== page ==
The Washerwoman’s Genes

March 10, 2006

The Census: The Gift that Keeps on Giving

Filed under: Story — by WWG @ 9:41 am

You think you’re done with the census. You can move on. You have the outlines, decade by decade. It’s time to write away for certificates, read the church records in the Family Research Center, do something else.

But you know what? The census keeps on giving. You look back over it, and something jumps out, something thing you didn’t think was important. Suddenly, one detail glows neon. It screams a piece of the story you were missing, a piece that fits in perfectly. Or—the detail impels you around a vicious sharp turn to a new view of scenery that you’d seen a dozen times before.

Take Jannette. Finding her in the census was a challenge all the way through. Her name is never the same, and then there are the transcription errors in the index. But I did find her, decade after decade, and the narrative was: Married young, nine children, widowed with eight of the brood at home in 1860. By the next census, all but two are launched; in 1880, the youngest boy has stayed with her. I soon find her grave, showing her death came shortly after that census.

A sad tale, a rough life. The 1880 census was the first to include marital status, and eventually, returning to the page to check details, I saw it: in the box it said, not “W,” but “D”. A flowing, elegant, curlicued, “D” for “divorced.”

I hadn’t even tried to find Cornelius after 1860. He was dead. I looked for his name in the cemetery. I figured eventually he’d turn up.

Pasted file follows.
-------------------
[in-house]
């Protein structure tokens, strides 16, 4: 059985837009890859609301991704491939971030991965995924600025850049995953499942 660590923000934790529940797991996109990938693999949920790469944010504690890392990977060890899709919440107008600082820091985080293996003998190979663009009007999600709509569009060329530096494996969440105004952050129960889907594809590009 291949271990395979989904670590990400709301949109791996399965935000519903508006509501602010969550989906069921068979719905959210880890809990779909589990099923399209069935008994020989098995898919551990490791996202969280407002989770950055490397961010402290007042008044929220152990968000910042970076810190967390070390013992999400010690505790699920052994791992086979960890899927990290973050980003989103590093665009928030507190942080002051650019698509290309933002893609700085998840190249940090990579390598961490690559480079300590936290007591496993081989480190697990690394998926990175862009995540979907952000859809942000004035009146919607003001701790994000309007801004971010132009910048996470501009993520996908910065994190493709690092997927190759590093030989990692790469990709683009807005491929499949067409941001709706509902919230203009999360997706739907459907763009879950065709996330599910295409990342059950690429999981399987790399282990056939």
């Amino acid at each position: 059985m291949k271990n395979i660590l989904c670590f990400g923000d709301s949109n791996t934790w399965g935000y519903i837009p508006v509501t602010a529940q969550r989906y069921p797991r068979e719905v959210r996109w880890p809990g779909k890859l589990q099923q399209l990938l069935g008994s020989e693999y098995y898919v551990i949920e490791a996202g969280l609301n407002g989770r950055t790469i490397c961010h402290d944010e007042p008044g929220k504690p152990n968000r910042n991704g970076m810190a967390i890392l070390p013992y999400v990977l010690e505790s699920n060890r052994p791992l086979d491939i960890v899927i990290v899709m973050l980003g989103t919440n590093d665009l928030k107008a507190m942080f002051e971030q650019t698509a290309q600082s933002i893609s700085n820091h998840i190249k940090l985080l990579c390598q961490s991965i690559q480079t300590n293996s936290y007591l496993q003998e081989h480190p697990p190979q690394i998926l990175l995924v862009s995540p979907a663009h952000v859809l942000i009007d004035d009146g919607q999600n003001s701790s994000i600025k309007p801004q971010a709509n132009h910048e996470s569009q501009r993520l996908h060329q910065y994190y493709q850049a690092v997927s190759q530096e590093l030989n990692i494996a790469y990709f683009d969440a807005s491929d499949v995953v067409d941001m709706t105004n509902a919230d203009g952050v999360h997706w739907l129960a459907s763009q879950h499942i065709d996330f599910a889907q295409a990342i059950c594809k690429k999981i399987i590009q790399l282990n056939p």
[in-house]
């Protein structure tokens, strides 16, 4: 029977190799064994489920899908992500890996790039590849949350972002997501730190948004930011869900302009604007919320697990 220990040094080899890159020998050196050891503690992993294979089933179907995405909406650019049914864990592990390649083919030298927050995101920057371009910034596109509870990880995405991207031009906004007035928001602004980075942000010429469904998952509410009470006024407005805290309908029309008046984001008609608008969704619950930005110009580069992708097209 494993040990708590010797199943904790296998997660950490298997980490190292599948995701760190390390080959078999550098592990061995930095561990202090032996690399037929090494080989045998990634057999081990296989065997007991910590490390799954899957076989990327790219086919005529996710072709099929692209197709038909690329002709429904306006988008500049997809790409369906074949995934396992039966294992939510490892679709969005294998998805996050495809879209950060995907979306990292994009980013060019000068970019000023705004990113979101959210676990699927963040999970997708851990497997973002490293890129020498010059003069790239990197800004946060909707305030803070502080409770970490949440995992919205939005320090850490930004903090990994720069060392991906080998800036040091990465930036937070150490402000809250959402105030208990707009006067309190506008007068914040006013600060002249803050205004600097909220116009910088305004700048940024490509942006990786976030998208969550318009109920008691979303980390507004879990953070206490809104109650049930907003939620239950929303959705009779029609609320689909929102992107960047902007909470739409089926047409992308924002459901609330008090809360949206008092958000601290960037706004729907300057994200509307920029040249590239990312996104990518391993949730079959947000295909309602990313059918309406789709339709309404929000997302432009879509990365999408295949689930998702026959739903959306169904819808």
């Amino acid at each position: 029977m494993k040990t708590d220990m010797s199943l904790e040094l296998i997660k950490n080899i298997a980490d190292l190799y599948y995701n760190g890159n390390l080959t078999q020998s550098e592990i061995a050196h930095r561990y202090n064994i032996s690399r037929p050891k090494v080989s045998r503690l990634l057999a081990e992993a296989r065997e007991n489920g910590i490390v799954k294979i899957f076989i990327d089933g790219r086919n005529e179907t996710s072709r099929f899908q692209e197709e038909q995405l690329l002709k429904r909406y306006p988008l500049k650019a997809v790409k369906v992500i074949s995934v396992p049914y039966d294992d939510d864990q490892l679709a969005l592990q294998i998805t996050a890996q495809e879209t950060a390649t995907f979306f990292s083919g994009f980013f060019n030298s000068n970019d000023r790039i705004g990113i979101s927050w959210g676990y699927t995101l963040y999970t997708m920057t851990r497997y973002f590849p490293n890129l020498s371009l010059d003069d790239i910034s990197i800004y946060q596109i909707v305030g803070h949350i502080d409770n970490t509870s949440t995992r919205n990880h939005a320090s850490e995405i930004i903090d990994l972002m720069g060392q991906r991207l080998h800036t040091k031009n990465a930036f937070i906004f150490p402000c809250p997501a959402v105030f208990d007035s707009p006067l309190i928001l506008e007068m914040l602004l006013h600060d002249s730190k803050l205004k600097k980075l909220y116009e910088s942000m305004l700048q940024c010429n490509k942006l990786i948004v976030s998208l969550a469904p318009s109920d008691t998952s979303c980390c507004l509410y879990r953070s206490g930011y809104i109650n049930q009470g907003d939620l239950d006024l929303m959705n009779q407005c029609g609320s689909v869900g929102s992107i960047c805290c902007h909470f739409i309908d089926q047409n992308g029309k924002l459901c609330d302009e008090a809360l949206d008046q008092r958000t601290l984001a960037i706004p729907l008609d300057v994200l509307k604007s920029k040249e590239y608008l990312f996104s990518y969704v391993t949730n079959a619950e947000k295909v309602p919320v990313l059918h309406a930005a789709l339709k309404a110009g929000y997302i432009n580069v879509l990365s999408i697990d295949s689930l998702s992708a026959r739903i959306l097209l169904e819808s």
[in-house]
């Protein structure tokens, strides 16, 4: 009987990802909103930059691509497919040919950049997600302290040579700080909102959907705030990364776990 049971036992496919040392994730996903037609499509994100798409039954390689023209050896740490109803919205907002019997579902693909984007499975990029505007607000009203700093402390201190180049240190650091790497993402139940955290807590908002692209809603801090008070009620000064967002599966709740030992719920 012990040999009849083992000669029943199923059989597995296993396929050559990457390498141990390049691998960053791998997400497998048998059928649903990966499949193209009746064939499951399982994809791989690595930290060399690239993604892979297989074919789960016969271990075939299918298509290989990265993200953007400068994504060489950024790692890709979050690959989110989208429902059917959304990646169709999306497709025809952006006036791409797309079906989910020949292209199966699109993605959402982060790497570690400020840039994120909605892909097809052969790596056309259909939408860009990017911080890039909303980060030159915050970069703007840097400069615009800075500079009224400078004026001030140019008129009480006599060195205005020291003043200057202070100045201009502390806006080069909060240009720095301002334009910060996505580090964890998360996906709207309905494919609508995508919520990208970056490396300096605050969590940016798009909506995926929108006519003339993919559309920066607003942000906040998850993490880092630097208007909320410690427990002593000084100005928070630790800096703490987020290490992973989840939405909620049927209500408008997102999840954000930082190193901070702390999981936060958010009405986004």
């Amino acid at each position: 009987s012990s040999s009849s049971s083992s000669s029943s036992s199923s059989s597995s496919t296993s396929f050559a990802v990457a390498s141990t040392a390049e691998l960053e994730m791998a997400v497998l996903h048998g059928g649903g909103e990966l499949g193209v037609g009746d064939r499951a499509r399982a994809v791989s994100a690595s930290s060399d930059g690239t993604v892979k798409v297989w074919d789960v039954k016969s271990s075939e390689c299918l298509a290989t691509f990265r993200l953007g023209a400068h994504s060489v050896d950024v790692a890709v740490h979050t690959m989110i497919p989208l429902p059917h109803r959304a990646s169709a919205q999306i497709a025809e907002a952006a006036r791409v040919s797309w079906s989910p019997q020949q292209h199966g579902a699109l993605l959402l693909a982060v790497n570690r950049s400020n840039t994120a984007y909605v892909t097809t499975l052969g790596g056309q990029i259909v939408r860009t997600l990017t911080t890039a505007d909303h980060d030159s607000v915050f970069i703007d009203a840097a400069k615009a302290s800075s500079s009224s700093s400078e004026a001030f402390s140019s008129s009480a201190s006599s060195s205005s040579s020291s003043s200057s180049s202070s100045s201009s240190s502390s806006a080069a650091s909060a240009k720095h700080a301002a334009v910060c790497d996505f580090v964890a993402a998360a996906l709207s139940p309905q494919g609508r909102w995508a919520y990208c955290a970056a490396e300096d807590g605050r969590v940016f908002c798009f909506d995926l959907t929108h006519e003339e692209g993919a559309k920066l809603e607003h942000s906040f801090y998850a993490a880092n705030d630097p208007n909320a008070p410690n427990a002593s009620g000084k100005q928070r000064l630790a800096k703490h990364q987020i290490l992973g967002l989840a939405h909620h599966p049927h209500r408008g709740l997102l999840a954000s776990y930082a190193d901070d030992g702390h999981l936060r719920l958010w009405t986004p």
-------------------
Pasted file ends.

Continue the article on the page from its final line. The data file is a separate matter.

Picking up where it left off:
And now he had: as a scoundrel. Leaving his wife with a huge brood, a woman impoverished: a washerwoman, damn it, in her fifties. Leaving a great-great-granddaughter with a sour taste in her mouth, 150 years later, and with a bitter task: to dig him out of the census from 1860 on.

On the other hand, the case of William R.’s missing wife was the kind of puzzle you solve with a piece that’s been sitting right in front of you.

I could trace William (b. 1856) pretty well: although recorded in Esopus with his mom Jannette in 1880, he was also listed in Brooklyn that year, and he and his two kids, William R., Jr., and Catherine, turned up in the 1900 census living with his sister Josie. In 1910 he’s widowed, and I’d assumed he lost his wife during that blank twenty years. I despaired of finding out anything about her. Eventually, I realized I’d been too hasty; the 1900 census had William R. listed as “M” not “W.” If she was alive in 1900, where was she?

Just last night I was looking at the census records of the other sibling who moved to Brooklyn—that would be (Elisha) James—and I realized that in 1900, in his three-generation household (James and his wife and their son Alvah and his wife and children) were two other women, tagged on at the end. One, Louisa Cunningham, listed as “grandmother,” seems likely to be the mother of Alvah’s wife and hence “grandmother” to those children. The other was Catherine Burger, sister-in-law, born in 1861.

Hello, Mrs. William R. Burger.

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